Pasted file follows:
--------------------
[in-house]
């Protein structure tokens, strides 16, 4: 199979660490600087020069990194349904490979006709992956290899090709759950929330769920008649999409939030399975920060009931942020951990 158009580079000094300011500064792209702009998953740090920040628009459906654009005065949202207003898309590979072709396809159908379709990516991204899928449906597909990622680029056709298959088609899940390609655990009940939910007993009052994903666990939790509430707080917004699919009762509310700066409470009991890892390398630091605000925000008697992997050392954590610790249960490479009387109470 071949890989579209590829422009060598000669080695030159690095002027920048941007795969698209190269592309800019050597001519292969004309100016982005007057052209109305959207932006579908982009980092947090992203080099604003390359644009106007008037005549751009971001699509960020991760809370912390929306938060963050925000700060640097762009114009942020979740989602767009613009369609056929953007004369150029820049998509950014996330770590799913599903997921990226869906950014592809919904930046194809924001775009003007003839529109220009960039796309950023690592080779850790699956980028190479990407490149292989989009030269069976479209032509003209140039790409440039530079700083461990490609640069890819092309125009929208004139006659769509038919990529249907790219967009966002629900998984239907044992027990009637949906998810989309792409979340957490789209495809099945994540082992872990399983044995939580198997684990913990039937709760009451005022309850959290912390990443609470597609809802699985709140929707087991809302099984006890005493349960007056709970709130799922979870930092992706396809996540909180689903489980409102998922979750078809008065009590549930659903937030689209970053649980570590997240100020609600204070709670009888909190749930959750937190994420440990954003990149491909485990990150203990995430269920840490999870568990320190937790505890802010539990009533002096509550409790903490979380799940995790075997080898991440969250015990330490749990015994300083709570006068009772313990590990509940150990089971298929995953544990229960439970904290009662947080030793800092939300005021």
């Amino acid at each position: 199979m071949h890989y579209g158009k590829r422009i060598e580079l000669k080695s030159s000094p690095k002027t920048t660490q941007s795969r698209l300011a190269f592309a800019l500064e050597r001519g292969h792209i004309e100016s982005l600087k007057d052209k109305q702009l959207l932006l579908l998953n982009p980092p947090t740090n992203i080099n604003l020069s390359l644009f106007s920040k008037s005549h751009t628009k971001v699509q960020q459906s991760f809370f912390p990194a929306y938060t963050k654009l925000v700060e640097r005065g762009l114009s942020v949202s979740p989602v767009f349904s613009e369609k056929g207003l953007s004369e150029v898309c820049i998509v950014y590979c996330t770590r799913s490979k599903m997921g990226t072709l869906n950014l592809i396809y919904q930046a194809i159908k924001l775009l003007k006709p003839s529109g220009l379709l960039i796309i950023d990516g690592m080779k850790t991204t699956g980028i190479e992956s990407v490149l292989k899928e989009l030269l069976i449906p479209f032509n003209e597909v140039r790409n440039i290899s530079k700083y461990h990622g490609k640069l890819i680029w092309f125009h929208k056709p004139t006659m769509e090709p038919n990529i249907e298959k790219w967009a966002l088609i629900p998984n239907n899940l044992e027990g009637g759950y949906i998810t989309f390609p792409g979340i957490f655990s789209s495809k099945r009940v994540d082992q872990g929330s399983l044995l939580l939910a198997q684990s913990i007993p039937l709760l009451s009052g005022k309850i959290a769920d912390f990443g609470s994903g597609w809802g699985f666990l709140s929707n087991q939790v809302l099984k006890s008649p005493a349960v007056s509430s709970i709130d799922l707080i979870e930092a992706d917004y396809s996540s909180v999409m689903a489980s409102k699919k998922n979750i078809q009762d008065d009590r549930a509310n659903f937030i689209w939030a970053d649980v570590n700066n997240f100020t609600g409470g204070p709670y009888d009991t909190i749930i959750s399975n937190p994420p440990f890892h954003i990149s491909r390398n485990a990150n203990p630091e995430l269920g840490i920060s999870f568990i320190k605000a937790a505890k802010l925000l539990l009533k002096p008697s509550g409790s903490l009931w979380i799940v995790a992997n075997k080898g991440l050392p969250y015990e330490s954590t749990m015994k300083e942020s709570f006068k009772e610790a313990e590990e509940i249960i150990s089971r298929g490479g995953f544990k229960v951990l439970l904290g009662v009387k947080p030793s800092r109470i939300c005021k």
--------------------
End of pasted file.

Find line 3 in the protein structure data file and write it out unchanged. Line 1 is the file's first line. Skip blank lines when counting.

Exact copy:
């Amino acid at each position: 199979m071949h890989y579209g158009k590829r422009i060598e580079l000669k080695s030159s000094p690095k002027t920048t660490q941007s795969r698209l300011a190269f592309a800019l500064e050597r001519g292969h792209i004309e100016s982005l600087k007057d052209k109305q702009l959207l932006l579908l998953n982009p980092p947090t740090n992203i080099n604003l020069s390359l644009f106007s920040k008037s005549h751009t628009k971001v699509q960020q459906s991760f809370f912390p990194a929306y938060t963050k654009l925000v700060e640097r005065g762009l114009s942020v949202s979740p989602v767009f349904s613009e369609k056929g207003l953007s004369e150029v898309c820049i998509v950014y590979c996330t770590r799913s490979k599903m997921g990226t072709l869906n950014l592809i396809y919904q930046a194809i159908k924001l775009l003007k006709p003839s529109g220009l379709l960039i796309i950023d990516g690592m080779k850790t991204t699956g980028i190479e992956s990407v490149l292989k899928e989009l030269l069976i449906p479209f032509n003209e597909v140039r790409n440039i290899s530079k700083y461990h990622g490609k640069l890819i680029w092309f125009h929208k056709p004139t006659m769509e090709p038919n990529i249907e298959k790219w967009a966002l088609i629900p998984n239907n899940l044992e027990g009637g759950y949906i998810t989309f390609p792409g979340i957490f655990s789209s495809k099945r009940v994540d082992q872990g929330s399983l044995l939580l939910a198997q684990s913990i007993p039937l709760l009451s009052g005022k309850i959290a769920d912390f990443g609470s994903g597609w809802g699985f666990l709140s929707n087991q939790v809302l099984k006890s008649p005493a349960v007056s509430s709970i709130d799922l707080i979870e930092a992706d917004y396809s996540s909180v999409m689903a489980s409102k699919k998922n979750i078809q009762d008065d009590r549930a509310n659903f937030i689209w939030a970053d649980v570590n700066n997240f100020t609600g409470g204070p709670y009888d009991t909190i749930i959750s399975n937190p994420p440990f890892h954003i990149s491909r390398n485990a990150n203990p630091e995430l269920g840490i920060s999870f568990i320190k605000a937790a505890k802010l925000l539990l009533k002096p008697s509550g409790s903490l009931w979380i799940v995790a992997n075997k080898g991440l050392p969250y015990e330490s954590t749990m015994k300083e942020s709570f006068k009772e610790a313990e590990e509940i249960i150990s089971r298929g490479g995953f544990k229960v951990l439970l904290g009662v009387k947080p030793s800092r109470i939300c005021k």